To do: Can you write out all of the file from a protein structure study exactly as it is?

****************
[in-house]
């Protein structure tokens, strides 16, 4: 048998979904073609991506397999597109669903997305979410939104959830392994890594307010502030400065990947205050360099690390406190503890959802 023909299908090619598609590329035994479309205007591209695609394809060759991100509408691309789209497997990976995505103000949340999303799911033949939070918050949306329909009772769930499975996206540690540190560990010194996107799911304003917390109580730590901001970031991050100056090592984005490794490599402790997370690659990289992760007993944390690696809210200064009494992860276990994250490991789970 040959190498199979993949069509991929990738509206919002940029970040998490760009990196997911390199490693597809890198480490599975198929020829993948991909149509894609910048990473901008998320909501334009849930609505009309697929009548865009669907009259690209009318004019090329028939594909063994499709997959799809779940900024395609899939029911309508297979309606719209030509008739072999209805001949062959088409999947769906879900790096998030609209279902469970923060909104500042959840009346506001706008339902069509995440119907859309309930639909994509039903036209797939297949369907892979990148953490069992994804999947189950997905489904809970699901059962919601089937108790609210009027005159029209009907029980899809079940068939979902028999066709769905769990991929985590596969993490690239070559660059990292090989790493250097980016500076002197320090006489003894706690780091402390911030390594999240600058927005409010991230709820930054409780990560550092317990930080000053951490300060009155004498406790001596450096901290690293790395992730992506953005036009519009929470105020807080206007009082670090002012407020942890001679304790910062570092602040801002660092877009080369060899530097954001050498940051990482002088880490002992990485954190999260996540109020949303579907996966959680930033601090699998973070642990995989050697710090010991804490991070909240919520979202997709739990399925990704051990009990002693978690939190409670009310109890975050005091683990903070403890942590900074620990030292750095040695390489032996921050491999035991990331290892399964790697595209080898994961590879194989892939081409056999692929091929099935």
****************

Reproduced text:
[in-house]
């Protein structure tokens, strides 16, 4: 048998979904073609991506397999597109669903997305979410939104959830392994890594307010502030400065990947205050360099690390406190503890959802 023909299908090619598609590329035994479309205007591209695609394809060759991100509408691309789209497997990976995505103000949340999303799911033949939070918050949306329909009772769930499975996206540690540190560990010194996107799911304003917390109580730590901001970031991050100056090592984005490794490599402790997370690659990289992760007993944390690696809210200064009494992860276990994250490991789970 040959190498199979993949069509991929990738509206919002940029970040998490760009990196997911390199490693597809890198480490599975198929020829993948991909149509894609910048990473901008998320909501334009849930609505009309697929009548865009669907009259690209009318004019090329028939594909063994499709997959799809779940900024395609899939029911309508297979309606719209030509008739072999209805001949062959088409999947769906879900790096998030609209279902469970923060909104500042959840009346506001706008339902069509995440119907859309309930639909994509039903036209797939297949369907892979990148953490069992994804999947189950997905489904809970699901059962919601089937108790609210009027005159029209009907029980899809079940068939979902028999066709769905769990991929985590596969993490690239070559660059990292090989790493250097980016500076002197320090006489003894706690780091402390911030390594999240600058927005409010991230709820930054409780990560550092317990930080000053951490300060009155004498406790001596450096901290690293790395992730992506953005036009519009929470105020807080206007009082670090002012407020942890001679304790910062570092602040801002660092877009080369060899530097954001050498940051990482002088880490002992990485954190999260996540109020949303579907996966959680930033601090699998973070642990995989050697710090010991804490991070909240919520979202997709739990399925990704051990009990002693978690939190409670009310109890975050005091683990903070403890942590900074620990030292750095040695390489032996921050491999035991990331290892399964790697595209080898994961590879194989892939081409056999692929091929099935």